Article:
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Caught-on-video subway incidents lead advocates to gripe about police enforcement of subway rules and petty crime




Too many cops are chasing too many minor offenders on the subways, say groups advocating for less aggressive enforcement of transit rules and minor crimes.

A pair of caught-on-video incidents fueled the complaints — and led Public Advocate Jumaane Williams on Monday to call on Gov. Cuomo to call off plans to deploy 500 MTA police officers to the subways.

In one of the two incidents — which both occurred Friday — about 10 cops surrounded a fare beater suspected of carrying a gun. In another, a group of cops broke up a big brawl between warring groups of teens.

Police overreacted to both incidents, said Williams. He said the cops’ overly-aggressive response to the incidents show Cuomo’s plan to deploy more MTA officers is unnecessary, and nothing more than a way for the governor to get one up on Mayor de Blasio.

“Cuomo, I know you always want to top the mayor … he (Cuomo) thinks sending more police will top him,” said WIlliams.

Instead, Williams said, if Cuomo wants to outdo de Blasio, he should make the trains run better. “If you want to top him, fix the subway,” he advised the governor.

The incident involving the brawling teens also caught the ire of Brooklyn Borough President Eric Adams, a former cop.

Adams noted that video of that incident caught a cop hitting of the teens in the face.

“You cannot openly punch a young person in the face merely because you are caught up in the aggression of the moment,” Adams said at a news conference. “That situation could have turned into a riot if the other officers there didn’t follow the appropriate protocol.”

The officer Adams complained about will be “placed in a non-enforcement assignment” while the incident is reviewed, said a police spokeswoman.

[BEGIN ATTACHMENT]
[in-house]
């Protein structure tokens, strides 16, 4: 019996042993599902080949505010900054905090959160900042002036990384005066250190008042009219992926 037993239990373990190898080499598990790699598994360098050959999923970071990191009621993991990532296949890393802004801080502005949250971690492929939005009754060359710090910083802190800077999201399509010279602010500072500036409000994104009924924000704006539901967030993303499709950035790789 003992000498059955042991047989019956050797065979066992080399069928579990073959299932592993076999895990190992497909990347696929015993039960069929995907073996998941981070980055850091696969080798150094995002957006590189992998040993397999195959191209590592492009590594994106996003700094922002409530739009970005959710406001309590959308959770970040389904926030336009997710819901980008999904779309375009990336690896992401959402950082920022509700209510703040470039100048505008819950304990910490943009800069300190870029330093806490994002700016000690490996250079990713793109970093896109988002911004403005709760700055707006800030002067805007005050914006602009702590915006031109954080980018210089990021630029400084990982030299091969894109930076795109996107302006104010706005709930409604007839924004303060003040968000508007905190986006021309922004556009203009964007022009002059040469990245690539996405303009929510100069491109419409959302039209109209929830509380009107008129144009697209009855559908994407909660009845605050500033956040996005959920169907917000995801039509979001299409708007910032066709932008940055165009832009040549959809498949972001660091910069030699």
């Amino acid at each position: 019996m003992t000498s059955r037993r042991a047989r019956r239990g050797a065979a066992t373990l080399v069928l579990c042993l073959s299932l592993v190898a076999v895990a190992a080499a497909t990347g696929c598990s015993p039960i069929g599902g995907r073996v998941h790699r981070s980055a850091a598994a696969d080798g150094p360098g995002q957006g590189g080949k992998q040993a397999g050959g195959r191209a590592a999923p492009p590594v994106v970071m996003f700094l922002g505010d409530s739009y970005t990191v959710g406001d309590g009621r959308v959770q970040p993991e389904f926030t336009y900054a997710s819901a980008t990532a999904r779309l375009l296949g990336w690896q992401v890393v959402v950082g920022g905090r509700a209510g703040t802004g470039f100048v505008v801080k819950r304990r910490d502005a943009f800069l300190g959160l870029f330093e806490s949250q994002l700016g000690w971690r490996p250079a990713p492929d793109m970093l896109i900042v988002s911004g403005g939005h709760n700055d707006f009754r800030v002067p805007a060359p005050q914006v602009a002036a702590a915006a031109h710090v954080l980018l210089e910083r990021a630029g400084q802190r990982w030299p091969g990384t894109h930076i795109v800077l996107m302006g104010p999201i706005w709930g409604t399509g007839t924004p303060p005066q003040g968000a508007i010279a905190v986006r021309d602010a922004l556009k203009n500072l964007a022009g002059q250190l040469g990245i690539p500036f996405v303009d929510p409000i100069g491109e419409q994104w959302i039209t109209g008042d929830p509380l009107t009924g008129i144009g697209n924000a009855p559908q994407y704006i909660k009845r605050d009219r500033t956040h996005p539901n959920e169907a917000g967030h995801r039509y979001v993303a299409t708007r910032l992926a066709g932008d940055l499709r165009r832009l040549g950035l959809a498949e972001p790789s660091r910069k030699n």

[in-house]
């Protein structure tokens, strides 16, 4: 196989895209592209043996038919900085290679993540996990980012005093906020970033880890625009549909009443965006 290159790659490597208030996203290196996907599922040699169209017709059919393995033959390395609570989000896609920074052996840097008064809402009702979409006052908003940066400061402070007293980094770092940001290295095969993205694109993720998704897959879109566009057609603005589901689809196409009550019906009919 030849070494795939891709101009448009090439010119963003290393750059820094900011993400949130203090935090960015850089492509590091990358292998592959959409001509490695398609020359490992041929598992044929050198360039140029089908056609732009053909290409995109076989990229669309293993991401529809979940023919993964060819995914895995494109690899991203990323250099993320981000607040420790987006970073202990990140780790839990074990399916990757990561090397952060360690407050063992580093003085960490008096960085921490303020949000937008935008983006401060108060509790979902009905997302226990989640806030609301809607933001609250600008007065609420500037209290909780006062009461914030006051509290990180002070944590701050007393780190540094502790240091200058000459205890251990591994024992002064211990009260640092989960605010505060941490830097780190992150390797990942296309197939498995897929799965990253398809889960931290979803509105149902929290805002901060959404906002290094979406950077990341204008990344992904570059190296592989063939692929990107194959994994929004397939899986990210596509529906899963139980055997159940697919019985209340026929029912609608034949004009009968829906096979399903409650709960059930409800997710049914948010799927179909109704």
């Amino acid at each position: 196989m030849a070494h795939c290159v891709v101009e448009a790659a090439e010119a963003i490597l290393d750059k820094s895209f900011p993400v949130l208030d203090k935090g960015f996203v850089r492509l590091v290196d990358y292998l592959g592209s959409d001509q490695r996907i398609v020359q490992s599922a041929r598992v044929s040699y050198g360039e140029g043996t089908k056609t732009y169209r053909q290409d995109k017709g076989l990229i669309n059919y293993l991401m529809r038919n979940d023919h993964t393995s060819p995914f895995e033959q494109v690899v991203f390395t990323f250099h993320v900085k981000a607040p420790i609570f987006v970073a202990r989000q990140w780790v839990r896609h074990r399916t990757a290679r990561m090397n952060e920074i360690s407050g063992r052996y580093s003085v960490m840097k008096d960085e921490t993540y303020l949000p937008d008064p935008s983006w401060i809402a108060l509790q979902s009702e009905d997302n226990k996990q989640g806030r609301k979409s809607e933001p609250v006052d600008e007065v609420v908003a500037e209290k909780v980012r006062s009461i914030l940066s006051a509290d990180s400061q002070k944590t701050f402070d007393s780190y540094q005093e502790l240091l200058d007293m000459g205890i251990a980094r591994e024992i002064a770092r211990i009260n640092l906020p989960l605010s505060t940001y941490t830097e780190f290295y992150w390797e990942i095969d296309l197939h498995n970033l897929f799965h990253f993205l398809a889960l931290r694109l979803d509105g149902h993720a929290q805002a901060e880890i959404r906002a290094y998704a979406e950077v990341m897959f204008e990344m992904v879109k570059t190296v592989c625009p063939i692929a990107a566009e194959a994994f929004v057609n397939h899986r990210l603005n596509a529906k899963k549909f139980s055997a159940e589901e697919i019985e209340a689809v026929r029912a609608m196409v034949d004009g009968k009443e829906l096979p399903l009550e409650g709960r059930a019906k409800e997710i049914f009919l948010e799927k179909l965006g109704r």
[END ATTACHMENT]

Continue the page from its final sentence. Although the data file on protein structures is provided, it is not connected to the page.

Cuomo’s decision to hire more cops at the MTA is already in motion, and comes as the agency faces an operating deficit of nearly $200 million next year.

De Blasio said on NY1 on Monday night that he supports Cuomo’s plan. “Having additional officers is going to help people be safer,” the mayor said.

In the fare beating incident, cops responded to an alert for a man with a gun outside Atlantic Ave.-Barclays Center subway station at around 4:40 p.m. Friday.

When officers approached the suspect, Adrian Napier, 19, he ran onto a No. 4 train, said an NYPD spokesman.

Officers quickly caught up with Napier when the No. 4 train stopped at the Franklin Ave. station.

Video of the arrest shows at least 10 police officers, some pointing firearms, rushing onto the train while frightened passengers cleared out of their way. Napier, a Brooklyn resident,put his hands in the air and was thrown to the floor by an officer.

It turned out that Napier did not have a gun on him and “the investigation determined that report to be unfounded,” said police.

Instead, Napier was arrested for skipping the $2.75 subway fare and charged with theft of service. Police said he was also wanted “for questioning in regard to a past larceny.”

De Blasio said police appeared to have reacted properly.

“I looked at that video. Every situation is looked at after the fact,” he said. “Passengers or citizens identified that individual as someone they saw with a gun … the imperative is to make sure there’s no danger to anyone. The vast majority of New Yorkers would want to make sure that person [would] be restrained.”

Elad Nehorai, who recorded a video of the arrest widely shared online, told reporters at a press conference organized by criminal justice reform groups at City Hall Monday that Napier was “completely cooperating” when he was arrested and that there was “terror in his eyes.”

“I want to make very clear that the entire train was affected by this,” said Nehorai. “What we’re talking about is a population of people that is being systematically traumatized.”

Police have said they will arrest people they catch beating the fare if they have outstanding warrants, are on parole or probation, or have been busted by NYPD Transit cops more than once in the past two years.

Fare evasion arrests have declined this year — though, NYPD data shows the vast majority of those nabbed for the crime are black or Latino.

Two hours before Napier’s arrest — at around 2:20 p.m. Friday — police were involved in a brawl with a group of quarreling teens at the Jay St.-MetroTech subway station in downtown Brooklyn..

Five kids involved in the donnybrook were arrested — but advocates and elected officials on Monday raised concerns about the way the situation was handled, including the actions of the punch-throwing officer.

Williams called for the NYPD to release the name of the officer who punched the kids at Jay St.-MetroTech. He said the officer, who is white, had an implicit bias against the children, who are people of color.